Pesticides being stored and applied illegally.
Pesticides being stored and applied illegally.

Midnight Stripers - Queens County

On April 10 at around 11 p.m., ECO Lucas Palmateer was contacted by a complainant who had witnessed two males catching and keeping striped bass at Little Neck Bay, although the season for striped bass was not yet open. The complainant said that the fishermen were hiding fish in a car approximately 500 yards from their fishing spot. ECOs Palmateer and Zach Brown responded and watched the suspects fishing. One of the fishermen caught a striped bass, placed it in a black garbage bag, and began to walk to his car. The ECOs approached the man and spotted another striped bass in a bag in the trunk. The ECOs seized both fish and returned the live fish to the water. The ECOs issued the subject summonses for possession of striped bass out of season and failure to release caught fish during the closed season without harm. While leaving the scene, the ECOs noticed three more males fishing at a popular fishing spot in Fort Totten Park. These fishermen were in possession of four additional striped bass. The subjects had also cut the heads off two of the fish, which is illegal in New York as it makes it impossible to determine the true length of the fish. ECOs Palmateer and Brown seized the fish as evidence and issued the three subjects summonses for possession of striped bass out of season. One of the subjects was also issued a summons for possession of mutilated striped bass carcasses. All tickets are returnable to Queens County Court on June 6.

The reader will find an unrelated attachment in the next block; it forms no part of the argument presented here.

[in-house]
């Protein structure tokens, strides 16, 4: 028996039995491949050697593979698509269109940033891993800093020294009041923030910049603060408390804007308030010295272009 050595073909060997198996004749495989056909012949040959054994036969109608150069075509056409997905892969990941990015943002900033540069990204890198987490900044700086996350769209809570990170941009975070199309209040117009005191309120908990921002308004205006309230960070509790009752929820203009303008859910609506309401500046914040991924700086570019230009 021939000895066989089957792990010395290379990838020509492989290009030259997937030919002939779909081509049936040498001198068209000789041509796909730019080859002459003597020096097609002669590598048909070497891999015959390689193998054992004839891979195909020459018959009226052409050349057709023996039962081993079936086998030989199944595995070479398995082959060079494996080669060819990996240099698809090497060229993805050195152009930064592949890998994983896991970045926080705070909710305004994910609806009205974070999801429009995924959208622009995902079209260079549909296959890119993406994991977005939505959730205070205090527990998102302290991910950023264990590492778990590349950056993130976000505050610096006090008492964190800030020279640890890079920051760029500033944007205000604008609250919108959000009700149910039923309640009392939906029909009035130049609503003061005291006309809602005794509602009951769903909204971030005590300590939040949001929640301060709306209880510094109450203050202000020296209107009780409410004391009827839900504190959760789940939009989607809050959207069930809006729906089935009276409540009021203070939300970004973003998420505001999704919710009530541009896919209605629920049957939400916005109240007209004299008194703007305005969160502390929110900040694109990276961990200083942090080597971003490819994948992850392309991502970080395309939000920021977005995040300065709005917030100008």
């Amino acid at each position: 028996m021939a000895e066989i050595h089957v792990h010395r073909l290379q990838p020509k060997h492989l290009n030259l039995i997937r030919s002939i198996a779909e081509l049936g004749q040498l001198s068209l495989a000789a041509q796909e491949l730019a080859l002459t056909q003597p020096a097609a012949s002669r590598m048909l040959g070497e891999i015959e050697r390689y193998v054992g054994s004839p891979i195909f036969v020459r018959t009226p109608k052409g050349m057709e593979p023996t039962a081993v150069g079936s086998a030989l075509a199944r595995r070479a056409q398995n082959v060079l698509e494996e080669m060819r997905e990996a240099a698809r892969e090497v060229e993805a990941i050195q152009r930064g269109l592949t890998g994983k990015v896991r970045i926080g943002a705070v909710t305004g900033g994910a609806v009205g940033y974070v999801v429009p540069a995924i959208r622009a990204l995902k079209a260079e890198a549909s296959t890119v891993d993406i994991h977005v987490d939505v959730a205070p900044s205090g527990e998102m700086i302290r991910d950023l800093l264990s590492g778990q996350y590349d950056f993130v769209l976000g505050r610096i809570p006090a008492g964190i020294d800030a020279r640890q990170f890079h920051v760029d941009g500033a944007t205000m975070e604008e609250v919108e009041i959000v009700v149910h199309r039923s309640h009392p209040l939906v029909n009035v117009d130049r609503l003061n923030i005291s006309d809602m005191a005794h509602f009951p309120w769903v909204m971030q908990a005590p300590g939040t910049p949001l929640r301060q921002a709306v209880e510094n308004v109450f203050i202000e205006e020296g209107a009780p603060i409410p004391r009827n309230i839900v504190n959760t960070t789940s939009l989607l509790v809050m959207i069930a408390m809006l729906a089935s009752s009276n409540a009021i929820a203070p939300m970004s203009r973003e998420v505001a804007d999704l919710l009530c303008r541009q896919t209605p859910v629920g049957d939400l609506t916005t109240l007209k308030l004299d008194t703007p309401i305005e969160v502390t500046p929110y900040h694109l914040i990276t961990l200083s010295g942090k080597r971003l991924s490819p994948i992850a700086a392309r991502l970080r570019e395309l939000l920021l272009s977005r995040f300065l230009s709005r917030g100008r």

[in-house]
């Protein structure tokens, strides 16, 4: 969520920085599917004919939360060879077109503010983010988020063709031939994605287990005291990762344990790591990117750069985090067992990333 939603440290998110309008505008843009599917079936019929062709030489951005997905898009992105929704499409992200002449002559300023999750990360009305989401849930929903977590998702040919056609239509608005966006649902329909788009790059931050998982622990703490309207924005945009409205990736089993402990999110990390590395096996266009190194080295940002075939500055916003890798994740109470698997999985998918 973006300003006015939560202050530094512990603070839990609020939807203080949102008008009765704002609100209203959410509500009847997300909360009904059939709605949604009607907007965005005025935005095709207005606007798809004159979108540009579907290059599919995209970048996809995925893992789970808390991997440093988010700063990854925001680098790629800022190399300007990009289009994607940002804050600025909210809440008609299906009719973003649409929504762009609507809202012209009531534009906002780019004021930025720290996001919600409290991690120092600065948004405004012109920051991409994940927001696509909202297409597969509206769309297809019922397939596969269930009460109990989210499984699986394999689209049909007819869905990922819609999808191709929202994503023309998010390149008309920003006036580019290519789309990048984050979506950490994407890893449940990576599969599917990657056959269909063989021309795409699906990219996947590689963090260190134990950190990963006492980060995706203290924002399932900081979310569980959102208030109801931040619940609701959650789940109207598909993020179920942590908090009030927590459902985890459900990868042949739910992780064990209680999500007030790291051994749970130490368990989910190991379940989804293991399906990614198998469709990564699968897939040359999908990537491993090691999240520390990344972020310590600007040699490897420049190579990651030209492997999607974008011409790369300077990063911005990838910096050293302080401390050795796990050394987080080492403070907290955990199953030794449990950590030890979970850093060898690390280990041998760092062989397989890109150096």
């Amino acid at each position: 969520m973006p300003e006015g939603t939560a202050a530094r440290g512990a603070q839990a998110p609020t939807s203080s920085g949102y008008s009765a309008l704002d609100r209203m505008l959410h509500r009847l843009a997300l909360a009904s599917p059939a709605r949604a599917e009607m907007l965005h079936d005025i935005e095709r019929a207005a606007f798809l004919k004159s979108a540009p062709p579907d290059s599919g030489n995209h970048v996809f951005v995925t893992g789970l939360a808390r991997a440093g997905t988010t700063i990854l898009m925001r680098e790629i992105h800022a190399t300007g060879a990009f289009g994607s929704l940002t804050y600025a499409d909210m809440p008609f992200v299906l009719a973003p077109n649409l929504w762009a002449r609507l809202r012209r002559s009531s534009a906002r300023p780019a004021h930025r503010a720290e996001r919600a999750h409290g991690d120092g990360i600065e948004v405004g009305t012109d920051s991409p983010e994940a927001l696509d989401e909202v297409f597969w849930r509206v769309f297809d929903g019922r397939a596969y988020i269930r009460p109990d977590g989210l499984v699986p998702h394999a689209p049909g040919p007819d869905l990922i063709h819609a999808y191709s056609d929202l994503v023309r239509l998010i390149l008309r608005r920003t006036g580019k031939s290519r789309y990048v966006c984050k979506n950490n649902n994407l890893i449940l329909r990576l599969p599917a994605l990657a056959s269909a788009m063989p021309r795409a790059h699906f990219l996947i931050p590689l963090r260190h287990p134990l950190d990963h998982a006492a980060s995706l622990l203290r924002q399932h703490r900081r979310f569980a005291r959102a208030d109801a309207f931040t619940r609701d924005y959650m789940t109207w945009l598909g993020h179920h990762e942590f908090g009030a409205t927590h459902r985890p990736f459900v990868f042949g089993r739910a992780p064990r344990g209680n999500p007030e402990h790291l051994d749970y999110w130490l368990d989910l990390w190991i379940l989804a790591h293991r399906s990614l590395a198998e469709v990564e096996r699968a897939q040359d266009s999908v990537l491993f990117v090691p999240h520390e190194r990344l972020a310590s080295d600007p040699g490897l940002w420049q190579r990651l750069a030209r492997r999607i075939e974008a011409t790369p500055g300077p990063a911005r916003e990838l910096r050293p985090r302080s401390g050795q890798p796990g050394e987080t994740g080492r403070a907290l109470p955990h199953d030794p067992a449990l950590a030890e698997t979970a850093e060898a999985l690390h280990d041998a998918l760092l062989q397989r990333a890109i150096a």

Five Out-of-Season Striped Bass seized by ECOs Palmateer and Brown.
Five Out-of-Season Striped Bass seized by ECOs Palmateer and Brown.

Big Spill, Big Clean Up - Orange County